Today I have had a Launchpad account for ten years!
I got started out on this road around 1992 when working for a software development company in my city. I remember the day Stuart got a PC and installed Minix on it. That box was biege, naturally, was about 3 feet square and constructed from inch thick iron plate. Minix was totally alien when compared to the Acorn MOS and RISCOS powered machines I’d used until then, and absolutely intriguing.
A few years later at university I encountered VAX/VMS and Sun SPARCstations and The Internet and Surfers and Mozilla and a Gopher connected Coke machine.
Then out into the big wide world of work and run-ins with AS400 and RS/6000s running AIX. During this time I started seeing more and more Red Hat in places where there once would have been the more established players, providing email and web servers. The fascination with *nix was always there and I started using Red Hat at home for fun.
I quickly ran into frustrations with RPMs and Stuart, always a source of wisdom, suggested I try Debian.
Dpkg made my life a whole lot easier and I started using Debian as my default OS for everything. Pretty soon after that I found myself compiling kernels, modules and software packages because I needed or wanted something in a newer version. Coupled with the availability of cheap unbranded webcams, sound cards, network cards, TV cards etc and a strong desire to make these things work with Linux meant that I had found a wonderful way to stay up until 4 in the morning getting more and more frustrated. The phrase “I’m going home to play with the kernel” was frequently questioned by my boss Jeremy. I wanted these things to work but was endlessly faffing about trying to make it happen.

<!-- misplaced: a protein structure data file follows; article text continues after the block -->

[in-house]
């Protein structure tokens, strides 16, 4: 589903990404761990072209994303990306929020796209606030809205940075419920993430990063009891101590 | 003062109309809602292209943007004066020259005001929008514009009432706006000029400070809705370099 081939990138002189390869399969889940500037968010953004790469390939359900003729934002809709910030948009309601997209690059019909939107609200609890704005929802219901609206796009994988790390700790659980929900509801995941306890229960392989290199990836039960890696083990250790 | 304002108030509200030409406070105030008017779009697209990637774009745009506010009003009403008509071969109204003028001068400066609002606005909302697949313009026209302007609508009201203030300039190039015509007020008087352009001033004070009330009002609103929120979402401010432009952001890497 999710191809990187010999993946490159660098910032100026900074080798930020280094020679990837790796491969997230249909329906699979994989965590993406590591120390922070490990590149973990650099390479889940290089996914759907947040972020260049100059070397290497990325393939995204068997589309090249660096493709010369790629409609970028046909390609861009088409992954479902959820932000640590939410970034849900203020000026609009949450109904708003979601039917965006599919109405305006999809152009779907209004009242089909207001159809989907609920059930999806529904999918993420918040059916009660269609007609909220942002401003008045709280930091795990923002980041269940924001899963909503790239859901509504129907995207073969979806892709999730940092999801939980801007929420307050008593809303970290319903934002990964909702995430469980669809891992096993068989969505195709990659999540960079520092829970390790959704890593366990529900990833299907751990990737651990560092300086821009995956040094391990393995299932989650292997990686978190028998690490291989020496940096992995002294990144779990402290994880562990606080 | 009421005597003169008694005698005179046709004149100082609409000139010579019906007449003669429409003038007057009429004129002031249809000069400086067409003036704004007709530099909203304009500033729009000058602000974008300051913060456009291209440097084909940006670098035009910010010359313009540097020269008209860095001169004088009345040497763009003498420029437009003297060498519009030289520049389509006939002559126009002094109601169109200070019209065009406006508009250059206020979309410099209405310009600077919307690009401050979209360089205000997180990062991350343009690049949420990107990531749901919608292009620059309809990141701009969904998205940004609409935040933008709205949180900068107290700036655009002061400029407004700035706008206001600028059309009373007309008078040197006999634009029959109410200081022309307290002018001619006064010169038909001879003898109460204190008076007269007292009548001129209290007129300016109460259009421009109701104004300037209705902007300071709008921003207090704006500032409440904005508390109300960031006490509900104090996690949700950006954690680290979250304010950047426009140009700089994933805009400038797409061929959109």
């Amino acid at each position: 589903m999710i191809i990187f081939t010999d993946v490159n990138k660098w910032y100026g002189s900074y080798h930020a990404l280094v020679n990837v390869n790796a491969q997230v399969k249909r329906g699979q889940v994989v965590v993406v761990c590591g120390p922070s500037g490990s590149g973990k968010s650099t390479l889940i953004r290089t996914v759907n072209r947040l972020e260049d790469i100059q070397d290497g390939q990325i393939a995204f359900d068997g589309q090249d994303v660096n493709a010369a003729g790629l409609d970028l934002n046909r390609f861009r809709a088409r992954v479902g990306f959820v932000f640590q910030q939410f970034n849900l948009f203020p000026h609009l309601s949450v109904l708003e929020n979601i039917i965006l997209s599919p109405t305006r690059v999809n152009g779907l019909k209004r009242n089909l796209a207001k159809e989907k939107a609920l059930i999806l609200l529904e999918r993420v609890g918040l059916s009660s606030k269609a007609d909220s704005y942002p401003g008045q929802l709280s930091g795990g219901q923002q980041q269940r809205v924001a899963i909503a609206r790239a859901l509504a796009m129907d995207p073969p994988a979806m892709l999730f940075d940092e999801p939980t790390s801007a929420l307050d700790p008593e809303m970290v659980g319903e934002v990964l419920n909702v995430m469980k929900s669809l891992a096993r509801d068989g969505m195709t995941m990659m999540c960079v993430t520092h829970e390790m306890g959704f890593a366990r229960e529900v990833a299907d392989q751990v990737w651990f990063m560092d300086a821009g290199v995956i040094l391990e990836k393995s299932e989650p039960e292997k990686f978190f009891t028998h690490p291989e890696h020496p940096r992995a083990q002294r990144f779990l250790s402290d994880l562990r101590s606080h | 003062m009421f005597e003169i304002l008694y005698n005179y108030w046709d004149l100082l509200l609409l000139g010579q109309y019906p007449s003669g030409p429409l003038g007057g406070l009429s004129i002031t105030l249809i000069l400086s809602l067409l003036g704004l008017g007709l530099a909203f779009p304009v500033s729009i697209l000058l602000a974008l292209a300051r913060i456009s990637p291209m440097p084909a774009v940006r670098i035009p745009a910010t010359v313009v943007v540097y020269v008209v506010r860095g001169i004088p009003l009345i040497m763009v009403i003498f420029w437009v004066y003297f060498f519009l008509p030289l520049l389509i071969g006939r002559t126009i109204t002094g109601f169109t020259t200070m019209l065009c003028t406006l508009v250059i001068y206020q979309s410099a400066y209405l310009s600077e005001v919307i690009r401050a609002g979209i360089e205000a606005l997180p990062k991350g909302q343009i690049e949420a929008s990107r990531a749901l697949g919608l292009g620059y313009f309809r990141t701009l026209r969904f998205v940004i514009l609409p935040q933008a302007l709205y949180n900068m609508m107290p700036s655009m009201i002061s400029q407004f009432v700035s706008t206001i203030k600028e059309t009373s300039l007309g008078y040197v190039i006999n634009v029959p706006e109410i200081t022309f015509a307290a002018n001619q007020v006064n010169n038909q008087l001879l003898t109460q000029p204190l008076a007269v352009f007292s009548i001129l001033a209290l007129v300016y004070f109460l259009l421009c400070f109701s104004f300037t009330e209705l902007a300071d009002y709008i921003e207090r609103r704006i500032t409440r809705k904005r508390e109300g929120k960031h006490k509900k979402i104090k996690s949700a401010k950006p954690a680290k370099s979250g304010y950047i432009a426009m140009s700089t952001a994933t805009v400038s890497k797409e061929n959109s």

Better call Stuart.
“You should try this new Debian based distribution called Ubuntu” he said.
So I did, and it just worked. A box fresh kernel with all the goodies I needed already compiled in and an up-to-date GNOME desktop (I’d set my allegiances before trying Ubuntu so this was another tick in the box), not forgetting one of the brownest themes known to man.
And that was that. Ubuntu worked for me and I was immediately a fan.
And here I am today, 10 years later, still running Ubuntu. My servers run Ubuntu, all the desktops in my house run Ubuntu, I have an Ubuntu powered phone and soon I’ll have an Ubuntu powered Mycroft with which I’ll be able to control my Ubuntu powered things while wearing my Ubuntu T shirt and drinking tea (should that be kool-aid?) from my Ubuntu mug.
I salute my Ubuntu brothers and sisters. Thanks for making all of this possible.